How do designers keep track of the IP they license?

lorp's picture

During Tiffany Wardle's talk on font EULAs (ATypI TypeTech, Sep 15) I mentioned a diagram I'd come across showing how one organization deals with the intellectual property they used in a single project. It's not about font licenses, but shows how tricky it can be to keep track of what you're allowed to do with the stuff you license. I've now received permission to show the diagram to others:

Steve Coupe, the presenter of the talk during which this slide was shown, commented how keeping track of the IP was too complex just to "keep in your head". I'd be interested to hear people's comments on how this may relate to organizations and individual graphic designers licensing type.

The project the diagram refers to is the UK Flood Map, an interactive map on the website of the UK Environment Agency:

Click on Flood Map to see if you're at risk!

-- Laurence

uk_flood_map_ip_hierarchy.png346.2 KB
Miss Tiffany's picture

Laurence, that is very scary. I assume that given time those that must can read that map without too much difficulty. However, the key is the getting of the time. Anyone new to that system must hate it.

Are you keen to make a sample image for EULAs? Do you think something this complicated is really necessary? I'd really like to see what you are thinking, or maybe how you think this type of chart would translate over to keeping track of IP.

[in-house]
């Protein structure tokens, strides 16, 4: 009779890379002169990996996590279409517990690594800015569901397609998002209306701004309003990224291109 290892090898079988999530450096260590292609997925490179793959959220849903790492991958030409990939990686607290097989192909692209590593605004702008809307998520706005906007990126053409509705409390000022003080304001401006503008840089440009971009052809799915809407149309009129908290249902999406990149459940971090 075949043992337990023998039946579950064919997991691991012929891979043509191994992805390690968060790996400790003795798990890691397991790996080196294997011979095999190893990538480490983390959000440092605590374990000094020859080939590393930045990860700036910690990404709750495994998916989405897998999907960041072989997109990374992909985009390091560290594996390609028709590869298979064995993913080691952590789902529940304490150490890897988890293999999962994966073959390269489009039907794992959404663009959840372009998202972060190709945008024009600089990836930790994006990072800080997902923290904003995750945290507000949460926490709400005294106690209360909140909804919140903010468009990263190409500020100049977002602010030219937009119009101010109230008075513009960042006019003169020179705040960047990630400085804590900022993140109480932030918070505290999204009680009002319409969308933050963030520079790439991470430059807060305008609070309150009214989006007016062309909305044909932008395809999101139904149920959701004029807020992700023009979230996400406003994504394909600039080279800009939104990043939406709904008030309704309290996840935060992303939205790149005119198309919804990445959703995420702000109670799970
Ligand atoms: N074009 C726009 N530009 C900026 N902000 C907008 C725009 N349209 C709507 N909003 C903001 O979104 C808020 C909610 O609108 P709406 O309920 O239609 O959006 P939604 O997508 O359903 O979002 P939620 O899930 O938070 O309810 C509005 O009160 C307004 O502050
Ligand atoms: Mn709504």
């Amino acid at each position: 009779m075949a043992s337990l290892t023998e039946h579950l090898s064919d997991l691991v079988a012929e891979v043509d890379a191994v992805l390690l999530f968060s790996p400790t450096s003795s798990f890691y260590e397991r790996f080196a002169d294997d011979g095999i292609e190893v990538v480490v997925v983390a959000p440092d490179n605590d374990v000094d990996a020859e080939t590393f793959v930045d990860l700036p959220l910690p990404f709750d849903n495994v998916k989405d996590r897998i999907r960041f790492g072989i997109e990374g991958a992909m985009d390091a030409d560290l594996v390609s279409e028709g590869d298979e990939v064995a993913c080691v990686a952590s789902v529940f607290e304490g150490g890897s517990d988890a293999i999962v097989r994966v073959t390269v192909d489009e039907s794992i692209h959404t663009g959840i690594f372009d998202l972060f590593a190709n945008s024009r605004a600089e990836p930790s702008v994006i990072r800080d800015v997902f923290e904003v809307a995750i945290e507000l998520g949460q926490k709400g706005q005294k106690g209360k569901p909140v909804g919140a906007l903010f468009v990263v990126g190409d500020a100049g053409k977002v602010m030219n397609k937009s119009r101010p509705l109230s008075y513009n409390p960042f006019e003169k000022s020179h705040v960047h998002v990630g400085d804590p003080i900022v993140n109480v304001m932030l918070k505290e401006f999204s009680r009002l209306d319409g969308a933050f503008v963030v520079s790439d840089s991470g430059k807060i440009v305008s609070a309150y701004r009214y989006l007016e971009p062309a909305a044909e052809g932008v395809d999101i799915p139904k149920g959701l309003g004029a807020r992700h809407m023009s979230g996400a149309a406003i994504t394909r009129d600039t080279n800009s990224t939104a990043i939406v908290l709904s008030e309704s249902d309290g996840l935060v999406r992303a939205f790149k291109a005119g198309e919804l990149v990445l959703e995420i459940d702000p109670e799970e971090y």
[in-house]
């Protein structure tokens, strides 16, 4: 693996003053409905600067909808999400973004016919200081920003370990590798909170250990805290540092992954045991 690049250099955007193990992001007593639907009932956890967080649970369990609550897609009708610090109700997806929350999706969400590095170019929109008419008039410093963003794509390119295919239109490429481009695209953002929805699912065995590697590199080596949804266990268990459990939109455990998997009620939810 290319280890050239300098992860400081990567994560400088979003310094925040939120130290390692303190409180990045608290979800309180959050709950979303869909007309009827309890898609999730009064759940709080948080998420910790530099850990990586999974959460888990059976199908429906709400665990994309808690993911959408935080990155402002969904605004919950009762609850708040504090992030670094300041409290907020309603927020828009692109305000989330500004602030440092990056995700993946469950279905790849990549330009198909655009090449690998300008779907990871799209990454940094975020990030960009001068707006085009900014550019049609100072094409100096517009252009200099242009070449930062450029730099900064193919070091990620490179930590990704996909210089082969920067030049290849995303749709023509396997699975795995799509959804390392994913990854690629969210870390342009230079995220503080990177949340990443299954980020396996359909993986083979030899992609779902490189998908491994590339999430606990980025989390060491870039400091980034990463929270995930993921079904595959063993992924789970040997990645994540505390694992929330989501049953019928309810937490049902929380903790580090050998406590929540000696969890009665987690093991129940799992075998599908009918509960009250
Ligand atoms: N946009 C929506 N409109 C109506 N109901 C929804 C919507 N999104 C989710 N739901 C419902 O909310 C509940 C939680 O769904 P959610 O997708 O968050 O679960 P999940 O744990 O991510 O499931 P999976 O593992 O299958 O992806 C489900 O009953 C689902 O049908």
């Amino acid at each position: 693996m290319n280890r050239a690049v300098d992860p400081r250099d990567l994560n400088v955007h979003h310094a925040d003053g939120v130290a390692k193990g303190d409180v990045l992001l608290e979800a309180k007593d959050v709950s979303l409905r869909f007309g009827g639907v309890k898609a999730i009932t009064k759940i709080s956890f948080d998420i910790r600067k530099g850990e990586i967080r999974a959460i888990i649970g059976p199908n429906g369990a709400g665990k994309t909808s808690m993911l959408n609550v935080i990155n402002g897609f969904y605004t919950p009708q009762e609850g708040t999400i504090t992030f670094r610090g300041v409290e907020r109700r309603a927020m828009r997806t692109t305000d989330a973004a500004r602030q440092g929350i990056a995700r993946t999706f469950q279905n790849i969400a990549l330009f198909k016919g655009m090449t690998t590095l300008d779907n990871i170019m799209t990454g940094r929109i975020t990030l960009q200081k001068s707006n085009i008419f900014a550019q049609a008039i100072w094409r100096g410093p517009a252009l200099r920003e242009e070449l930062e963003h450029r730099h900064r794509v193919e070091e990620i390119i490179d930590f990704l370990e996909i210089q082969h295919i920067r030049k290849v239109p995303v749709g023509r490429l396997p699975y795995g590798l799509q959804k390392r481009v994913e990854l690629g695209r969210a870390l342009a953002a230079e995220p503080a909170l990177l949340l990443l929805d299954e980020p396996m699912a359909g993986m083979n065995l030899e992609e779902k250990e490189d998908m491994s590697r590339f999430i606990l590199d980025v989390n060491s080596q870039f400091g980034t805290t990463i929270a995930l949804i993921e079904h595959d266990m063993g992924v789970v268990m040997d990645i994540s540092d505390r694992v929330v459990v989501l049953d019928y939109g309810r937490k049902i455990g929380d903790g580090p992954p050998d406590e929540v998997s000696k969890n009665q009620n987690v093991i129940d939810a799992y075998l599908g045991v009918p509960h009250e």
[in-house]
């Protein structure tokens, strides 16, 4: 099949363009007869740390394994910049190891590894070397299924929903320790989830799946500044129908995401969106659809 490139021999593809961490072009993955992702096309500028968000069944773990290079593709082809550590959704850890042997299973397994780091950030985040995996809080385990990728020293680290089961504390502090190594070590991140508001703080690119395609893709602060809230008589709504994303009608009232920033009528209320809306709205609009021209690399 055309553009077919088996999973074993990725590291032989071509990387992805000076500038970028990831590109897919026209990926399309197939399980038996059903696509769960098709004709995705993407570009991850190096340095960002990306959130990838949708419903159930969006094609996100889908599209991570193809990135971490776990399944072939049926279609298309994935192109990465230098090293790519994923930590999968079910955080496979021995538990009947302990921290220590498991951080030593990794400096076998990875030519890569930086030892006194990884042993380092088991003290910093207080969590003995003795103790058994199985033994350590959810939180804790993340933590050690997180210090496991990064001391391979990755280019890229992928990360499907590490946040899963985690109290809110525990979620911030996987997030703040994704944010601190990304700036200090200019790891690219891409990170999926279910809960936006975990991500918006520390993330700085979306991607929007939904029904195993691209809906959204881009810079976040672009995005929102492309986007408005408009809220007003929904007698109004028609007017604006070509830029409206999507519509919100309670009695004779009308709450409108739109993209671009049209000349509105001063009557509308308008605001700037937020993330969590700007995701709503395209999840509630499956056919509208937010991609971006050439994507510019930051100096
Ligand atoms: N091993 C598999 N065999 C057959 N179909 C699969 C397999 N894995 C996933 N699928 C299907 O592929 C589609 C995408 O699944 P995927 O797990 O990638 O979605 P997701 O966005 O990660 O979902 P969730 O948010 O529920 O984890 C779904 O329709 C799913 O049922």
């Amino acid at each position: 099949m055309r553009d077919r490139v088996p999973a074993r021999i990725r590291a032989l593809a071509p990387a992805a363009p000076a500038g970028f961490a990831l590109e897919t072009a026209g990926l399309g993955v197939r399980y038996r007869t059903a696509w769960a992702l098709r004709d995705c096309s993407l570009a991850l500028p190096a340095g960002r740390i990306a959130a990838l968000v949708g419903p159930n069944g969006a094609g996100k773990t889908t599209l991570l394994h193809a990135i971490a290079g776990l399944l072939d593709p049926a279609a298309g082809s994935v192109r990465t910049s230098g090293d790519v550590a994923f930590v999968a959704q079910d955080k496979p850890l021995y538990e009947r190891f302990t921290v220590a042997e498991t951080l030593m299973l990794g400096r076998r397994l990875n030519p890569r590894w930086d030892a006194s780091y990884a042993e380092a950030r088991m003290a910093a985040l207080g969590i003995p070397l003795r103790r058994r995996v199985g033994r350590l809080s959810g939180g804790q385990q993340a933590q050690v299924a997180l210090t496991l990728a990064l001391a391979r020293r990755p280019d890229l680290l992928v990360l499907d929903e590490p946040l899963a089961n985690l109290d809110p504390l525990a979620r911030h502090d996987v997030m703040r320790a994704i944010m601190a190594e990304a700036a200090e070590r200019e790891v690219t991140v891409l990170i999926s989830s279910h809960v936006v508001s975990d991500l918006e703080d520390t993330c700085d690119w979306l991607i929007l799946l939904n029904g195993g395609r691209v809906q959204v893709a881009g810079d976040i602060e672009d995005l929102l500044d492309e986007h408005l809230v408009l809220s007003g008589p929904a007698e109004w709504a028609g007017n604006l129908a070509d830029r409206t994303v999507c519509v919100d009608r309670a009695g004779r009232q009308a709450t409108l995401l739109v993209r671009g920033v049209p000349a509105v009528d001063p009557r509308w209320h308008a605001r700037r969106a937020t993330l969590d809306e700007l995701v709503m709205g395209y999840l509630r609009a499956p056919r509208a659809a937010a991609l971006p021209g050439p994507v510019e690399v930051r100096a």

lorp's picture

The idea is not to have one of these diagrams per EULA. The diagram shows how the UKEA kept track of IP in one web project. Each box represents a license agreement. The arrows show how the restrictions cascade down to the final systems:
* the red Flood Map box (that's the main web project)
* the yellow NaFRA 2004 Foodline Database box
* the yellow NaFRA 2004 Postcode Database box
* the yellow Flood Watch Areas box.

I'll see if I can make an example diagram for a real-sounding design project, which will make more sense and perhaps be less scary!

Miss Tiffany's picture

thanks, lorp. -- i like the idea of taking the graph from my aricle a step further. do you think it oversimplifies? i realize the graph and your chart are to different things. could they integrate somehow?

brew's picture

Thanks lorp, I remember you mentioning this diagram. Is this unusual practise for this field, or would we expect, say GoogleEarth to have a similar diagram?

I know that the company I word for (e-learning for galleries, museums, libraries and archives) has a nightmare tracking licence dependencies.

If there was a standard interface for EULA properties, independant of what the object the license covers, that would be neat :) Then the property files could just be throw into a folder together and we could let a program map the relationships for us.

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